We moved into our home on October 2, 2008. Josiah was born about a month and a half later, on November 16th. Neither the house nor the nursery were in perfect order when we brought him home from the hospital. It still never is. And even though we were fully unpacked and moved in to our house by about Christmas that year, we are still not done making it our home. I am realizing that we never will be. But I LOVE LOVE LOVE the process. So this category–“Making our House a Home”–will be the place where I share with you my journey in home-making. Now, strictly speaking, this is a blog about baby stuff and motherhood…but I think a huge part of being a mother is making a home! So I have decided to let you into our home, to show you around a bit, and let you know what we are working on. Right now, the big project is our bathroom remodel. But today, I want to share with you a few general thoughts about this whole process.
My husband and I agree that there is no point in putting money into upgrading our home if we don’t actually own it (aka. paying off the mortgage). Whenever we begin a new home project, we have committed to make an extra principle payment on our mortgage of the same amount of money we are spending on the project. This means that before starting anything new we have to save up twice the amount of money that we think we need (plus more, since there will inevitably be extra costs that arise throughout the process). This gives us plenty of time to plan, dream, and scheme about what we want to do. It also gives us plenty of time to shop around, do cost comparisons, and search for deals.
We don’t want to wait until we have a project to do to make extra payments on our home, though. We know that we will save ourselves thousands upon thousands of dollars in interest if we pay off our home early. And when it is all paid off, the $1,oooish dollars we hand over every month will be spending money. And then we can do all sorts of fun projects! So, for now, we try to distinguish between what is “necessary” and what is “unnecessary.” Admittedly, this can be a really fine line. Exhibit A: the bathroom remodel. The shower had leaked through the basement ceiling since we moved in (It was still livable/usable because the basement shower is right below the upstairs one, so the water dripped from one shower to the next). Still, it did need to be fixed, as the problem (and mold) would only be grow bigger the longer we put it off. Fixing the shower was necessary. In order to find the leak, we had to rip all the tile off the wall…as long as we were tearing the room apart, we decided to tear out the linen closet as well so that we could put in a bigger vanity. This was not entirely necessary, but it certainly made sense to do it now if we were ever going to. Fine line. We probably crossed it…I don’t know.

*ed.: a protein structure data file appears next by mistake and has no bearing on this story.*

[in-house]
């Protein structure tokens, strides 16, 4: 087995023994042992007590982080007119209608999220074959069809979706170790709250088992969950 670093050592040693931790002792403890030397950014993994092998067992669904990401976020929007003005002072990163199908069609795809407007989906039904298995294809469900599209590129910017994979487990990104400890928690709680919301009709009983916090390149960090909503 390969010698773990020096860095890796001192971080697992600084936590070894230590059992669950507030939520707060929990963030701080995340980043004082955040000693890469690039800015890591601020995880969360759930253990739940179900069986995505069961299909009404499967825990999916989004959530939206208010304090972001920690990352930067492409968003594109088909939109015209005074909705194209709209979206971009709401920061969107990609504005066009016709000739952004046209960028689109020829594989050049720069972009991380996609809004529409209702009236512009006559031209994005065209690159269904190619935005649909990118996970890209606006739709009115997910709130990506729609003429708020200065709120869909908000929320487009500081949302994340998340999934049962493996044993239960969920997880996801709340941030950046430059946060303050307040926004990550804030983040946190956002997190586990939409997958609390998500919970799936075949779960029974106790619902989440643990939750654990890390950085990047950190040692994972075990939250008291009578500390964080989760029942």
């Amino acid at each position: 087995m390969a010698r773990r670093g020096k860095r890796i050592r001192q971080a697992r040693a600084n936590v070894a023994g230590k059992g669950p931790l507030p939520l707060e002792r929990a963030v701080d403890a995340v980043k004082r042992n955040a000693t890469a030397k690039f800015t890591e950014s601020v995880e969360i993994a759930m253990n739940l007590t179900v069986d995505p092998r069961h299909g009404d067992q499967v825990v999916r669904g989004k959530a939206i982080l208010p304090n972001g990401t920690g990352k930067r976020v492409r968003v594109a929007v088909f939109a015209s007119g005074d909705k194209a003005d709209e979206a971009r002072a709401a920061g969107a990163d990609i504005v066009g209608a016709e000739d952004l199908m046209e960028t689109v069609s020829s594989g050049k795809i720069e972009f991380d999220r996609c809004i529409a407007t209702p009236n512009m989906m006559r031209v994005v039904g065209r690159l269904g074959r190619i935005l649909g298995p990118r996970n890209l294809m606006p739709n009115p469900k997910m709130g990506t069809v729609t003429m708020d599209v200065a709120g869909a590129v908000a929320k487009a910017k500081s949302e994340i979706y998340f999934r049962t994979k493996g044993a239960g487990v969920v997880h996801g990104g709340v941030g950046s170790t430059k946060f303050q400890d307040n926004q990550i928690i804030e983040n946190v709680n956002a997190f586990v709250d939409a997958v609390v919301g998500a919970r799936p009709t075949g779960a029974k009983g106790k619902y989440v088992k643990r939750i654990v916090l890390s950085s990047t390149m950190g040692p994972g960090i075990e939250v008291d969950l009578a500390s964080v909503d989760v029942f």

Another thing we keep in mind when choosing our next project is that this isn’t our forever home. We try to keep resale value in mind with everything we do. Our goal is to get every penny we put into this house back when we sell it. Projects which increase our property value are our priority when considering what we should tackle next.
At the same time, this is our home now, and it will be for the next several years. Therefore, there are parts of us everywhere you look. This house is an expression of our personalities. Everything we do will inevitably have our fingerprint. We pick what we pick and do what we do because we like it. Hopefully the next people to live here will too.
I have now mentioned several philosophies we have about money and our home. I should also mention that we are a single-income family. Let’s just say saving is slow-going. A few months ago, we decided to try a cash spending system (as Dave Ramsey promotes,see here). We have separate envelopes full of cash which are designated for food, gas, car repairs, diapers, toiletries, gifts, etc. We did our best to skim off any bit of excess spending from these categories so that at least $100 every month can go toward paying off student loans and our home. Another way we have committed to saving is stashing our change: If I spend $2.15 on a gallon of milk, I consider it a $3.00 gallon of milk and put the extra $0.85 into a jar. It is nice not to deal with carrying around change. It is also fun to watch it add up.
So when it comes to spending…let’s just say we try to make every penny count! One way I love to do so is by reusing and re-purposing anything and everything I can. This is actually probably the most exciting part of decorating for me: taking something I already have, something I was given, or something I found oober cheap…and finding the perfect place or purpose for it. It is actually probably ridiculous the excitement I find in doing this. It is this type of thing that I most want to share with you! (And more likely than not, ask your opinion on.)
Thanks for joining me in the adventure. Happy Homing!